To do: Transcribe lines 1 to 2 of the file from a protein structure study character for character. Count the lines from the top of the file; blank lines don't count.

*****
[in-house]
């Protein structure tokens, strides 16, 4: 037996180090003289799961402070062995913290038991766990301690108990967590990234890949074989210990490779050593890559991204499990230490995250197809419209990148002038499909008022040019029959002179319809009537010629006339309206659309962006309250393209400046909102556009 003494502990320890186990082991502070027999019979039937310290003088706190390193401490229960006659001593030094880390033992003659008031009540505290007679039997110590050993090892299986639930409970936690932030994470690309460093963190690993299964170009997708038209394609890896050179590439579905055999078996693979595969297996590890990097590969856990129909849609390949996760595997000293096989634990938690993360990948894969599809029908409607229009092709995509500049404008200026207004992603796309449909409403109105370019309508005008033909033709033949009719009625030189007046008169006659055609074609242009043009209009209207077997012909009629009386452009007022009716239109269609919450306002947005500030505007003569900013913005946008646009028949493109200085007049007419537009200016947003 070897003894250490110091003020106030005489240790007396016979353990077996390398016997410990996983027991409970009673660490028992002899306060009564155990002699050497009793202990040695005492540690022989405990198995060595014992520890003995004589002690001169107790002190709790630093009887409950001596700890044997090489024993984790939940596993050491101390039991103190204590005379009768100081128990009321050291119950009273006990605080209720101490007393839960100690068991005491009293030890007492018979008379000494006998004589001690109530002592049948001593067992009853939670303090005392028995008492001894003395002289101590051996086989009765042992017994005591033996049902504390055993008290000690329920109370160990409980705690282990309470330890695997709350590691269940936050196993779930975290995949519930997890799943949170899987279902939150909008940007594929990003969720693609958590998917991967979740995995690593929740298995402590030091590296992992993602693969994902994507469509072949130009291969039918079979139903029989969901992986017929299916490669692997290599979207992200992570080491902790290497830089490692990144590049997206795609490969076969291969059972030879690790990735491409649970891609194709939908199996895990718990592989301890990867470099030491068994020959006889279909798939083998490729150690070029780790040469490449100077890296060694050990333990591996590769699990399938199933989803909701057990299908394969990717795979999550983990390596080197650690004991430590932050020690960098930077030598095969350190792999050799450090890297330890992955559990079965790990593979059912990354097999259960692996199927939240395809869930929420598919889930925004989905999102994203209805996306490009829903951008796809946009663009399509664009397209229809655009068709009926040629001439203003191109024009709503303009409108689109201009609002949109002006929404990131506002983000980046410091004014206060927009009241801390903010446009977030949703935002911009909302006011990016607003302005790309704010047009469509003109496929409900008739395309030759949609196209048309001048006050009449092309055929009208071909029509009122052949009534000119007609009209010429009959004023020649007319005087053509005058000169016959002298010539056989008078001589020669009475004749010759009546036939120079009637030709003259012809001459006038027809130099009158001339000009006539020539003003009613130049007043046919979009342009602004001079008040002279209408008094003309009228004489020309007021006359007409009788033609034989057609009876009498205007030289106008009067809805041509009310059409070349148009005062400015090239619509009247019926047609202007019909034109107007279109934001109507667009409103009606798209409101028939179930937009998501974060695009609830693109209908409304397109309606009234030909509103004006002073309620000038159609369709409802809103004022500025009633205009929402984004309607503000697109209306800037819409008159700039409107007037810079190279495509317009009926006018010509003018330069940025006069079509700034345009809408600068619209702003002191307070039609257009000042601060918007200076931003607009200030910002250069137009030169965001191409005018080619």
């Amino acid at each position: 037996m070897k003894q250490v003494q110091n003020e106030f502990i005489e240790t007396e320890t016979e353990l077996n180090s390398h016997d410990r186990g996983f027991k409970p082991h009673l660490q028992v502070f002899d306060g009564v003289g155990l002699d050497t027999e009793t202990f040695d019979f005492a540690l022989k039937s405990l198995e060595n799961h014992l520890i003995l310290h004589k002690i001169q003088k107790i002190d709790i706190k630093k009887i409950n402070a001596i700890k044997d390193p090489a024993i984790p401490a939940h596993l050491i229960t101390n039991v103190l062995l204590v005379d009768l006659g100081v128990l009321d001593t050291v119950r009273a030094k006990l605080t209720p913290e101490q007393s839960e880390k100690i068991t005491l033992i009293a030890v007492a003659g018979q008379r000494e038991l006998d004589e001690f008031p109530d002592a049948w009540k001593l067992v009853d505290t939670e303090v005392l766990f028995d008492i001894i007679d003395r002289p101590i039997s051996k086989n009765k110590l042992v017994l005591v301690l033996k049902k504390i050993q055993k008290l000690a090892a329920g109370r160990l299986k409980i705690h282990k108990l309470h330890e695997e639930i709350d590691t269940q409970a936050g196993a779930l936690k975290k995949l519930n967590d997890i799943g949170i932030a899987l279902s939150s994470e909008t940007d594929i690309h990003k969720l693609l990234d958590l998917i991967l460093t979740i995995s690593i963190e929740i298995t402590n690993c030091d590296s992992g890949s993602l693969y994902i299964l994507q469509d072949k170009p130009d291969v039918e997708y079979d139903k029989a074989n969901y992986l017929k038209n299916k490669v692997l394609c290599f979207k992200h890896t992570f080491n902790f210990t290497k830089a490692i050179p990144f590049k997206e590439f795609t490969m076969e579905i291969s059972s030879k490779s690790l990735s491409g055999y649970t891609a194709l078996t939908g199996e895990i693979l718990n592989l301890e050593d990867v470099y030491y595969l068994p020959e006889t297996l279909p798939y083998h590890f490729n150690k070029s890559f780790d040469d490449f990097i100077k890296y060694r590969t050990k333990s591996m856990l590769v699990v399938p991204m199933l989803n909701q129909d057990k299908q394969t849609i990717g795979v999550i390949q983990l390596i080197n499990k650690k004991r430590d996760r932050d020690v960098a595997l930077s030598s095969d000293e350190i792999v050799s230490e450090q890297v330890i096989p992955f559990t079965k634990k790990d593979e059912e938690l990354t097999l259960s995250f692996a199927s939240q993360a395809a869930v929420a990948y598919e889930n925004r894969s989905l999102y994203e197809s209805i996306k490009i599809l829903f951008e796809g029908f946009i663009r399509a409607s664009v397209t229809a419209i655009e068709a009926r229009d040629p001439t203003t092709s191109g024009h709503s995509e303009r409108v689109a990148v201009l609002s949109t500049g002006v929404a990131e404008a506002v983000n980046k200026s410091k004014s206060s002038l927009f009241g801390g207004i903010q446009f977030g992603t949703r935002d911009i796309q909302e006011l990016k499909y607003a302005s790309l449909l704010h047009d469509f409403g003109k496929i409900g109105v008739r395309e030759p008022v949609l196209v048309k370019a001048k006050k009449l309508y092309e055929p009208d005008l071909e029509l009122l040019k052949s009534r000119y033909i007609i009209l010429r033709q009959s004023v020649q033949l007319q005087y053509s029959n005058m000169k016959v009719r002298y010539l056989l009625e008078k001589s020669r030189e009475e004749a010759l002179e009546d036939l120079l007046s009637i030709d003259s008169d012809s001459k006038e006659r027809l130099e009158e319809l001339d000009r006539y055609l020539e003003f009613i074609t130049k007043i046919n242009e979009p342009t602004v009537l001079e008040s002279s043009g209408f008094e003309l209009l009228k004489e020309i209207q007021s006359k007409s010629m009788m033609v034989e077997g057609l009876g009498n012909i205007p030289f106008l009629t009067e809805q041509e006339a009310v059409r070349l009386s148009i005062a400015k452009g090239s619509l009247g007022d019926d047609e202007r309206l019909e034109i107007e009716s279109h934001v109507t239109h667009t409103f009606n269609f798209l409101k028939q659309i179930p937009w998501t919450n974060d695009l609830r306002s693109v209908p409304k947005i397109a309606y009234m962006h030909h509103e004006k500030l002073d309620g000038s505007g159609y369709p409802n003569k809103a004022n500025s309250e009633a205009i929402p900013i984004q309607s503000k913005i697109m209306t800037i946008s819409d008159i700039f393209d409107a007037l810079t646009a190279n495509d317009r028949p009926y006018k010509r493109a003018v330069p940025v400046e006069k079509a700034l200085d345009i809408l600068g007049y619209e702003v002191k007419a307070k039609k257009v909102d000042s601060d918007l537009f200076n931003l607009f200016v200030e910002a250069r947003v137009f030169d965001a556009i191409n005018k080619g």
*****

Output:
[in-house]
């Protein structure tokens, strides 16, 4: 037996180090003289799961402070062995913290038991766990301690108990967590990234890949074989210990490779050593890559991204499990230490995250197809419209990148002038499909008022040019029959002179319809009537010629006339309206659309962006309250393209400046909102556009 003494502990320890186990082991502070027999019979039937310290003088706190390193401490229960006659001593030094880390033992003659008031009540505290007679039997110590050993090892299986639930409970936690932030994470690309460093963190690993299964170009997708038209394609890896050179590439579905055999078996693979595969297996590890990097590969856990129909849609390949996760595997000293096989634990938690993360990948894969599809029908409607229009092709995509500049404008200026207004992603796309449909409403109105370019309508005008033909033709033949009719009625030189007046008169006659055609074609242009043009209009209207077997012909009629009386452009007022009716239109269609919450306002947005500030505007003569900013913005946008646009028949493109200085007049007419537009200016947003 070897003894250490110091003020106030005489240790007396016979353990077996390398016997410990996983027991409970009673660490028992002899306060009564155990002699050497009793202990040695005492540690022989405990198995060595014992520890003995004589002690001169107790002190709790630093009887409950001596700890044997090489024993984790939940596993050491101390039991103190204590005379009768100081128990009321050291119950009273006990605080209720101490007393839960100690068991005491009293030890007492018979008379000494006998004589001690109530002592049948001593067992009853939670303090005392028995008492001894003395002289101590051996086989009765042992017994005591033996049902504390055993008290000690329920109370160990409980705690282990309470330890695997709350590691269940936050196993779930975290995949519930997890799943949170899987279902939150909008940007594929990003969720693609958590998917991967979740995995690593929740298995402590030091590296992992993602693969994902994507469509072949130009291969039918079979139903029989969901992986017929299916490669692997290599979207992200992570080491902790290497830089490692990144590049997206795609490969076969291969059972030879690790990735491409649970891609194709939908199996895990718990592989301890990867470099030491068994020959006889279909798939083998490729150690070029780790040469490449100077890296060694050990333990591996590769699990399938199933989803909701057990299908394969990717795979999550983990390596080197650690004991430590932050020690960098930077030598095969350190792999050799450090890297330890992955559990079965790990593979059912990354097999259960692996199927939240395809869930929420598919889930925004989905999102994203209805996306490009829903951008796809946009663009399509664009397209229809655009068709009926040629001439203003191109024009709503303009409108689109201009609002949109002006929404990131506002983000980046410091004014206060927009009241801390903010446009977030949703935002911009909302006011990016607003302005790309704010047009469509003109496929409900008739395309030759949609196209048309001048006050009449092309055929009208071909029509009122052949009534000119007609009209010429009959004023020649007319005087053509005058000169016959002298010539056989008078001589020669009475004749010759009546036939120079009637030709003259012809001459006038027809130099009158001339000009006539020539003003009613130049007043046919979009342009602004001079008040002279209408008094003309009228004489020309007021006359007409009788033609034989057609009876009498205007030289106008009067809805041509009310059409070349148009005062400015090239619509009247019926047609202007019909034109107007279109934001109507667009409103009606798209409101028939179930937009998501974060695009609830693109209908409304397109309606009234030909509103004006002073309620000038159609369709409802809103004022500025009633205009929402984004309607503000697109209306800037819409008159700039409107007037810079190279495509317009009926006018010509003018330069940025006069079509700034345009809408600068619209702003002191307070039609257009000042601060918007200076931003607009200030910002250069137009030169965001191409005018080619």